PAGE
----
More than 30 eager viewers attended the BBC showing of Neil Rettig’s stunning “Bird of Prey” film on Tuesday, November 12th, at the Woburn Public Library. Fortified by a variety of refreshments and the library’s state-of-the-art audiovisual technology, viewers who braved windy, freezing temperatures watched as the Great Philippine Eagle was located, tracked, bore, tended to, and ultimately fledged a healthy chick within what remains of the once thriving forests of the Philippine Islands archipelago. Together with a multidisciplinary, multi-national team that included Tree Rigger/Forest Guide Perfecto Balicao, and others, this huge eagle, once named “Monkey-eating Eagle, had been renamed Great Philippine Eagle by former president Ferdinand Marcos, who simultaneously promoted the bird’s name association with and supported widespread deforestation of his country. The film depicts despair and hope, as organizations like the Philippine Eagle Foundation work literally around the clock on essential tasks that include ensuring and monitoring safe nesting sites, tracking released chicks, and engaging school children and communities in education and advocacy for their national bird.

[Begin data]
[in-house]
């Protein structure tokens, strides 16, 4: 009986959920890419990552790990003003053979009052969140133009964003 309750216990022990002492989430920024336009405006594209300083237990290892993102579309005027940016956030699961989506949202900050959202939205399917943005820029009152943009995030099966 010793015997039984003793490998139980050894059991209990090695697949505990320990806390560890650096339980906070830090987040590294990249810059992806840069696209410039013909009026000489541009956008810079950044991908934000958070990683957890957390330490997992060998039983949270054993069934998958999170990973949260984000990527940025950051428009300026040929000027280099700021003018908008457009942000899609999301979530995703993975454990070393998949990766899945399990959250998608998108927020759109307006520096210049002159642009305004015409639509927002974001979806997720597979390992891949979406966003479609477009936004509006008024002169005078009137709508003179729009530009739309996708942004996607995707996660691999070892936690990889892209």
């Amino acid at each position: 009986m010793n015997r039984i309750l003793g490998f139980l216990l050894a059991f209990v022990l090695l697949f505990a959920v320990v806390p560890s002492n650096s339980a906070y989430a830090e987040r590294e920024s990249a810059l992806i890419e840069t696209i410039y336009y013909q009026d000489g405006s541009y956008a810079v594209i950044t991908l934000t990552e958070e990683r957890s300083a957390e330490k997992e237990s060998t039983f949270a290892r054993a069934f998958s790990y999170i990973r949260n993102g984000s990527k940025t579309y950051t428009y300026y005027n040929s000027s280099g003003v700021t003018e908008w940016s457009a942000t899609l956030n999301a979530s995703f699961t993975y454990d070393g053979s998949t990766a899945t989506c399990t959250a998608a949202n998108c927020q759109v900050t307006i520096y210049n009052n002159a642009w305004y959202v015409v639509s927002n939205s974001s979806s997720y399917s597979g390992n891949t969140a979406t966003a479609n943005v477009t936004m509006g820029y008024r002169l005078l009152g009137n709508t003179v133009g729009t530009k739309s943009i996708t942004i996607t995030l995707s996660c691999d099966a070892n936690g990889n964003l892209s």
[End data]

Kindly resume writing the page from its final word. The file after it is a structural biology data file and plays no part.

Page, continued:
Stay tuned for future BBC-sponsored events that include movie evening, game night, and birds and breakfast/lunch.